Indigenous at COP26

A Bolivian indigenous representative joined over 100,000 people on the streets of Glasgow for the COP26 march on 6 November 2021.


To understand what I mean, let’s look clearly at COP26 outcomes.

  • 26 meetings after COPs started and 40 years after science showed that burning coal, oil and gas heats the planet, COP26’s formal agreement text actually mentioned fossil fuels directly - for the first time ever.  Some saw this as hopeful.  Others saw a reminder of the corrupting reach of the fossil fuel industry, in whose presence governments cower.
  • Over 100 countries pledged to cut emissions of methane.  Another 130 countries pledged to end deforestation by 2030.  40 pledged to phase out coal.  However, all of these pledges are voluntary and non-binding.  The deforestation pledge repeats a commitment made seven years ago by many of the same countries - which have failed to meet the prior agreement’s milestones.  If governments’ responses to the COVID pandemic had been voluntary, it is hard to imagine how many lives would have been lost. 
  • A decade ago, the world’s wealthiest countries pledged to pay $100 billion per year by 2020 in climate finance to help the world’s poorest countries to reduce their own emissions and to adapt to a hotter world.  These wealthy countries have still failed to pay that amount in full, a stunning act of disrespect. When the same vulnerable countries called for a separate fund to pay for recovery from now-unavoidable climate disasters, wealthy nations responded not by committing to set up a mechanism for this, but by agreeing to discuss it further.  Gee, thanks.
  • A new term entered the climate lexicon at COP26 - “unabated” - as in “unabated coal” or “unabated new sources of fossil fuels.”  “Unabated” means any new fossil fuel project not linked to a carbon capture and storage (CCS) initiative that would eliminate its carbon emissions. It all sounds good (or like something a PR firm would think of) until one stops to consider that CCS still hasn’t been proven to work or to be affordable at a meaningful scale. Yet it has become a term that governments toss around as if it is as reliable as an LED bulb.  Of course, according to governments and the fossil fuel sector, most new fossil fuel projects are “abated” - even if, in actual reality, they are not.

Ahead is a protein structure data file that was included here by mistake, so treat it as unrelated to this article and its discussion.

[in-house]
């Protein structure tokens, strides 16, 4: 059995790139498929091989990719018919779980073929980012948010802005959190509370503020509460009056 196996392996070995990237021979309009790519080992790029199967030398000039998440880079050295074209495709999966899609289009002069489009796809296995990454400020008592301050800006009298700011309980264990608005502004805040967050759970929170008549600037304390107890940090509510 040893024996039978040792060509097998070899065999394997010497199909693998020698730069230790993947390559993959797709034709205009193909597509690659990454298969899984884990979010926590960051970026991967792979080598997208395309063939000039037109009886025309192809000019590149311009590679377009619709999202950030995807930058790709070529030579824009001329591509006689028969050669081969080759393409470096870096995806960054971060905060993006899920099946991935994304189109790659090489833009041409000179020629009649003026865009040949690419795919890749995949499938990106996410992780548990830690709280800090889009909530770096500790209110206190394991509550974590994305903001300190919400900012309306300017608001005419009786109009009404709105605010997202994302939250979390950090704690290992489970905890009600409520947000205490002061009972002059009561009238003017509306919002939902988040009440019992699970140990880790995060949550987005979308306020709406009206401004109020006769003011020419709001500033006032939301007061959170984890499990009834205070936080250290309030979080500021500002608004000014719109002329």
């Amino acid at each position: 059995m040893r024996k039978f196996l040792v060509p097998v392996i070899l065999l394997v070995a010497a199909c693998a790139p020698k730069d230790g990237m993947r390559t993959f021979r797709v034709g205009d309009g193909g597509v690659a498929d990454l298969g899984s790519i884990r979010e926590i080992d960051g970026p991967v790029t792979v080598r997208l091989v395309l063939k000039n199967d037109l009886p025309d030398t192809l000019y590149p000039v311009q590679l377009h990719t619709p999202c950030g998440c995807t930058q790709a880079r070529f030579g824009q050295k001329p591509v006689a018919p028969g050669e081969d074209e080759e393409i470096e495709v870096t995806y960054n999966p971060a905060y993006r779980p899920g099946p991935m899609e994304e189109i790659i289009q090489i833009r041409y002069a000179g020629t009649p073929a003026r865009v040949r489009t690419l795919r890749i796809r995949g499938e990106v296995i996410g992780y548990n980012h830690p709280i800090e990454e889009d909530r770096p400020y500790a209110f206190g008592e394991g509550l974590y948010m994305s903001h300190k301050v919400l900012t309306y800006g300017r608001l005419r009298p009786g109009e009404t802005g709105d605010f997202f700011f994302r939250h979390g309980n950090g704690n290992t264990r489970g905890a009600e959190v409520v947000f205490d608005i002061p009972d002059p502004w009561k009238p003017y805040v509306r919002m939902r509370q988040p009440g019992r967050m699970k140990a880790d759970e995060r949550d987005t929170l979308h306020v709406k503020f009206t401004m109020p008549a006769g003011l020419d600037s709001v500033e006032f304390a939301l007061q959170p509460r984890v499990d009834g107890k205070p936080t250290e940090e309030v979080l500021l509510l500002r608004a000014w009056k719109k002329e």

• On the night before COP was supposed to end, the US and China issued a joint declaration of - essentially - nothing. The governments promised to continue to work together, but made no new commitments.  Some found the tone of this non-announcement reassuring.  But, if the world’s two largest carbon polluters had nothing to say except that they had nothing to say, and that they could get along well enough to say this, why couldn’t they have said that six months ago - when they then could have been shamed into saying something?

The purpose of this litany-rant is not to embrace nihilism. But it is to call out the undeniable reality that COP’s have developed a pathetic and familiar “not enough, twenty years too late” pattern.  The Paris Agreement cracked that mold. Glasgow backslid.

The only solution to the emergency we face is in acts of resistance that build moral power to oppose the climate’s destruction. Two examples from Glasgow are worth noting.

  • Over 100,000 people marched, in absolutely miserable Glasgow weather, to protest governments’ inadequate responses to climate change.  Every imaginable interest group was there, including a large multi-faith contingent, well-organized thanks for Interfaith Scotland, Interfaith Glasgow, and others.  Numbers like this matter - to politicians and the media, and to those of us in the movement who need to be reminded that there are more of us who care than ever.
  • Seven governments, led by Costa Rica and Denmark and joined by France, Greenland, Ireland, Sweden, Quebec, and Wales, committed to ending licensing for new fossil fuel exploration and production, and to set an end date for oil and gas exploration and production that is aligned with the Paris Agreement.  This coalition mirrored an initiative calling for a Fossil Fuel Non-Proliferation Treaty, a call supported by more than 100 Nobel Laureates, 900 NGOs, and religious leaders including the Dalai Lama and, notably, the Islamic Society of North America and Islamic Relief Worldwide.

Hope is no longer a virtue when it comes to COP, and the climate crisis.  Acts of moral resistance are.  People of faith must summon the willingness to voice the ethical disgust that is the only sane response to COP’s inadequacies.  Then we must act by protesting, speaking out, voting, and leading by example.

Read also: WCC executive committee statement on the outcome of COP26

WCC COP26 landing page

About the author :

The Rev. Fletcher Harper, based in the United States, is the executive director of GreenFaith, an international, interfaith climate justice organization.

He is an Episcopal priest, an award-winning spiritual writer and nationally-recognized preacher on the environment. A graduate of Princeton University and Union Theological Seminary, he served as a parish priest for ten years and is the author of GreenFaith - Mobilizing God's People to Protect the Planet (Abingdon Press, 2015).


The impressions expressed in the blog posts are the contributions of the authors and do not necessarily reflect the opinion or policies of the World Council of Churches.